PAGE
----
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Aravaipa Canyon

Trailhead: Aravaipa East or West

Length: 24 miles roundtrip

Difficulty: Moderate

Wilderness Area: Aravaipa Canyon Wilderness

Journal: "Aravaipa Canyon" and "Aravaipa Revisited"

Aravaipa Canyon

Directions to Trailhead:

There are two trailheads.

West: From Phoenix take US Highway 60 east to Superior, drive south on AZ 177 to Winkelman, and then south on AZ 77, 11 miles to Aravaipa Road. Turn east and drive 12 miles to the trailhead. The last 8 miles are dirt, but passable in a sedan.

East: From Phoenix (190 miles/4.5 to 5 hours). Take US Highway 60 to Globe. Continue on US Highway 70 to Klondyke Road (8 miles east of Fort Thomas). Take this graded dirt road 45 miles to the East Trailhead. Several stream crossings (NOT suitable for sedans) will be encountered in the last 10 miles. High clearance vehicles are required. 4WD vehicles are strongly encouraged!

UPDATE: The East entrance to the Aravaipa Wilderness Area is closed due to flooding.  Please check the BLM website for more information.

Trail Description:

An incredible adventure is the best way to describe this area. First of all, the Aravaipa Canyon Wilderness is run by the Bureau of Land Management, and they limit its use to 50 people per day. (Thirty from the west end, and twenty from the east.) Before you are permitted to enter the wilderness, you need to obtain a permit from BLM. Please contact the BLM for more information on obtaining a permit.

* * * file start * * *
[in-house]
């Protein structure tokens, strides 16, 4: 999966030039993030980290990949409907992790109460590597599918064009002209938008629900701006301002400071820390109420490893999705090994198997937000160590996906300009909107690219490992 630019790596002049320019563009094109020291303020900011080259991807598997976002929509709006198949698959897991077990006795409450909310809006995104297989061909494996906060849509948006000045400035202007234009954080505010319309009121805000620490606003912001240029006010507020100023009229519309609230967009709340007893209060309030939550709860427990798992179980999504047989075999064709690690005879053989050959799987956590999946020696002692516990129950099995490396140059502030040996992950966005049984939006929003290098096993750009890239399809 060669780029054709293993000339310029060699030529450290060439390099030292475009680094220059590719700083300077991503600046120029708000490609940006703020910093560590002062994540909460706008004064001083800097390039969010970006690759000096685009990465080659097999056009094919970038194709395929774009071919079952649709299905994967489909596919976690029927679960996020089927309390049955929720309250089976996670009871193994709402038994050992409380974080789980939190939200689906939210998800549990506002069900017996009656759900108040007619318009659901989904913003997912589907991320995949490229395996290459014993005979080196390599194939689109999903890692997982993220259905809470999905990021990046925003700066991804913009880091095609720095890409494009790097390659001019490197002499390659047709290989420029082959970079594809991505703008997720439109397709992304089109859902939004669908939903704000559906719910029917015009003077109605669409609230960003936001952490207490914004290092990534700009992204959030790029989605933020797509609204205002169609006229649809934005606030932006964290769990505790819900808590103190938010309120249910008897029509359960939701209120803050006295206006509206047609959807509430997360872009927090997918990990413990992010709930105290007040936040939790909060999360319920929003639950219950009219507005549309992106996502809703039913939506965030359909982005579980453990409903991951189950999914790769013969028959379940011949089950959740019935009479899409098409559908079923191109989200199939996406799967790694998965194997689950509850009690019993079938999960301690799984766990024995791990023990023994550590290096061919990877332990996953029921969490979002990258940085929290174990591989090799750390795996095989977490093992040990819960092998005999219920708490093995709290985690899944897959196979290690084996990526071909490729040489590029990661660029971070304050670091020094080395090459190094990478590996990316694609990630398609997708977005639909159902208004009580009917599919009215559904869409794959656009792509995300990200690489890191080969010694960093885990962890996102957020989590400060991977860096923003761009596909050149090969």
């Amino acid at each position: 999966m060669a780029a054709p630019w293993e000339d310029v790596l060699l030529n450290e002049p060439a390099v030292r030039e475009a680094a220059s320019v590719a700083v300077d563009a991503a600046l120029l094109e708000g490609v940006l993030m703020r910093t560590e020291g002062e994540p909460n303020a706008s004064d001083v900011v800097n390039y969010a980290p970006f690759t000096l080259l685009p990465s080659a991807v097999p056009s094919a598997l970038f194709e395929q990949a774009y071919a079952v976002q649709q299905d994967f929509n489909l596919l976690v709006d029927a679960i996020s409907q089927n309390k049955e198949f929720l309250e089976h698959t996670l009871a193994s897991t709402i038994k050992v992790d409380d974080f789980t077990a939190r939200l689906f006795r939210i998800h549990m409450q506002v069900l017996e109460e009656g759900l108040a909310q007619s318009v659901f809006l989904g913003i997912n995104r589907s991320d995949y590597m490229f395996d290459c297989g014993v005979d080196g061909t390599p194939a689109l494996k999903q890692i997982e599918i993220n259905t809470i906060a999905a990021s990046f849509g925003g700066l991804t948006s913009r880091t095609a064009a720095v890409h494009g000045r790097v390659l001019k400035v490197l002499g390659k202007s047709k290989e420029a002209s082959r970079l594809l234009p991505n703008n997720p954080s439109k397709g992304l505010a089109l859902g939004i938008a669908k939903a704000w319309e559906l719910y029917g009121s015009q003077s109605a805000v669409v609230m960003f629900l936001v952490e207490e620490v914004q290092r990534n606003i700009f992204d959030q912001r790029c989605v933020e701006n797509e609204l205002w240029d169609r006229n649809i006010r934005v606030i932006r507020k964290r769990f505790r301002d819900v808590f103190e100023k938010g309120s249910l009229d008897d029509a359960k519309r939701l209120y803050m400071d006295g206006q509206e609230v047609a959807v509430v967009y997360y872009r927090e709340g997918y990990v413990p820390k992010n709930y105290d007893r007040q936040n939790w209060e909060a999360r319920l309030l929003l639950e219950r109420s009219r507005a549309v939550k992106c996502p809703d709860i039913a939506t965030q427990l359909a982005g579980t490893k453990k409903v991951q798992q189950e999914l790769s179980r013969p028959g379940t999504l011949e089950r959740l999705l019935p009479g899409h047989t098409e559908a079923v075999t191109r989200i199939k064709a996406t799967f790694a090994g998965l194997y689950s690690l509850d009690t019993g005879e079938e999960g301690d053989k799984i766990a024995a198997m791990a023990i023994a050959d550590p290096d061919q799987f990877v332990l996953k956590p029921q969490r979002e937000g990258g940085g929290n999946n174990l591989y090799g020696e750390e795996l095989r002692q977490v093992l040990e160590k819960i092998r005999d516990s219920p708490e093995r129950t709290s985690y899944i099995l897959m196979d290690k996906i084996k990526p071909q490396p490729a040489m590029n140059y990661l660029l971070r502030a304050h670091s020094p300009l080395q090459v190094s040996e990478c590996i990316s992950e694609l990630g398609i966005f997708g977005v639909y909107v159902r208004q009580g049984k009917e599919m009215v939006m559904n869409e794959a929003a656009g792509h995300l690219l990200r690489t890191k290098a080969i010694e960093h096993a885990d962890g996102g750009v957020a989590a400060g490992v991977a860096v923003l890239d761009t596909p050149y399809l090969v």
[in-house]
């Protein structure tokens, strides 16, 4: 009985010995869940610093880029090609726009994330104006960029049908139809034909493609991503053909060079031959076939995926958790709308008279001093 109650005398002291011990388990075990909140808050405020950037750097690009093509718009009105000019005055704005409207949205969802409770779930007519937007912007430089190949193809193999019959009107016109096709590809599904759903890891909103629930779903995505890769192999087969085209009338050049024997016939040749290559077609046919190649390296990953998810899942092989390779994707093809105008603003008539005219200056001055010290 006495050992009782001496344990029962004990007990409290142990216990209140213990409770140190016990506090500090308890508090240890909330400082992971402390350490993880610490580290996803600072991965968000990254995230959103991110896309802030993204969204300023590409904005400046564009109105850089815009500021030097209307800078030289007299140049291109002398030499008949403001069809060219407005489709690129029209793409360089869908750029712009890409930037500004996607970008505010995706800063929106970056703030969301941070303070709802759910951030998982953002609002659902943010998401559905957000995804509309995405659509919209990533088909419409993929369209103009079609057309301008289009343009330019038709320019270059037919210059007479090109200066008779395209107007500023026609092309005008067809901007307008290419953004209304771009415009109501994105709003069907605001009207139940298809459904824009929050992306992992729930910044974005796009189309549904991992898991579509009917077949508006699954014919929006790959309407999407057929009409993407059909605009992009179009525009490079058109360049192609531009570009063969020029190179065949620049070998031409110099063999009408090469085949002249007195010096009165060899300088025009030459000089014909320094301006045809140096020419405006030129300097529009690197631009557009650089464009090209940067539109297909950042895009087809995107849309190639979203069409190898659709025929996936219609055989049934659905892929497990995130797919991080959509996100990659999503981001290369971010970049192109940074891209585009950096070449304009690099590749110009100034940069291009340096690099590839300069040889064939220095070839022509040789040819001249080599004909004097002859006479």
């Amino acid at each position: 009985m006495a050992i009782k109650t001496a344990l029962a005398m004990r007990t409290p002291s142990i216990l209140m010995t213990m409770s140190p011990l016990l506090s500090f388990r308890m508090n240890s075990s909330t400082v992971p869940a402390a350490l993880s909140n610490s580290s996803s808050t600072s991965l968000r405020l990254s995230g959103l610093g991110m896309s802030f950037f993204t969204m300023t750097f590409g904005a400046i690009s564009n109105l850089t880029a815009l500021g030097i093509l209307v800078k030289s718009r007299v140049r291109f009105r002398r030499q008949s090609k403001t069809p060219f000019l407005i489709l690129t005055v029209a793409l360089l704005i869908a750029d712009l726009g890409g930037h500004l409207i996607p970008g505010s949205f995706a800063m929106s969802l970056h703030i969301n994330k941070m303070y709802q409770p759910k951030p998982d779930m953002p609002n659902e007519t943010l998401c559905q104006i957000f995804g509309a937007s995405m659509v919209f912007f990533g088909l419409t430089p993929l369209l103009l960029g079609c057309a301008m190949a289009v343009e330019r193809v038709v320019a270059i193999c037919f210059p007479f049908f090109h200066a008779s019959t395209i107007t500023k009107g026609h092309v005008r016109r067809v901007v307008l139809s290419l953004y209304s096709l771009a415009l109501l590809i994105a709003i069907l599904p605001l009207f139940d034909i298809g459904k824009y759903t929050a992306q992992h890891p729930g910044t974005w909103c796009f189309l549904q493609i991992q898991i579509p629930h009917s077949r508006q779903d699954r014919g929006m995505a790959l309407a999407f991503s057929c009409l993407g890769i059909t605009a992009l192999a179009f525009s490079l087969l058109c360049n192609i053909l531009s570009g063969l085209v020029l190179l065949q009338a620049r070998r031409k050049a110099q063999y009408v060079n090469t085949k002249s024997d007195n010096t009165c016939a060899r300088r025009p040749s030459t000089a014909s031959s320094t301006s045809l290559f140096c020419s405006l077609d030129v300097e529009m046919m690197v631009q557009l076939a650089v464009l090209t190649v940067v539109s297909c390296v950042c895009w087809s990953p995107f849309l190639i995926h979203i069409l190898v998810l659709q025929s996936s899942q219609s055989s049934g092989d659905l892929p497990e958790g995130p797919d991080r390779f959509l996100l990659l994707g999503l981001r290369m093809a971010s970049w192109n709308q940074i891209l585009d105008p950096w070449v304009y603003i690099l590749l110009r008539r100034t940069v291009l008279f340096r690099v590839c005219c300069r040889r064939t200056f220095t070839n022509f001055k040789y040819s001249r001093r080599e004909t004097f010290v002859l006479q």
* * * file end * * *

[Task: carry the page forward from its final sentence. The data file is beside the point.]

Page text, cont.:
There are no maintained trails in the wilderness. Walking through the creek for extended periods is required, so don't bring your best boots. Tennis shoes or Tevas work fine. Be sure to bring a topographical map and use it! There are no directional signs in the canyon so monitor your progress by keeping track of the numerous side canyons as you pass them. Good map reading skills are essential. We encountered a boy scout troop that was a mile and a half from where they thought they were!

Camping is permitted anywhere within the wilderness and we found some really nice sites between Virgus and Booger Canyons. Due to the lack of trails and the rugged terrain, plan on a slow pace for your travel. We were only able to average about 1.5 mph.

This area is a haven for all kinds of wildlife. We have seen: blue herons, egrets, ringtail foxes, rattlesnakes as well as the tracks of deer, black bear, and raccoon.

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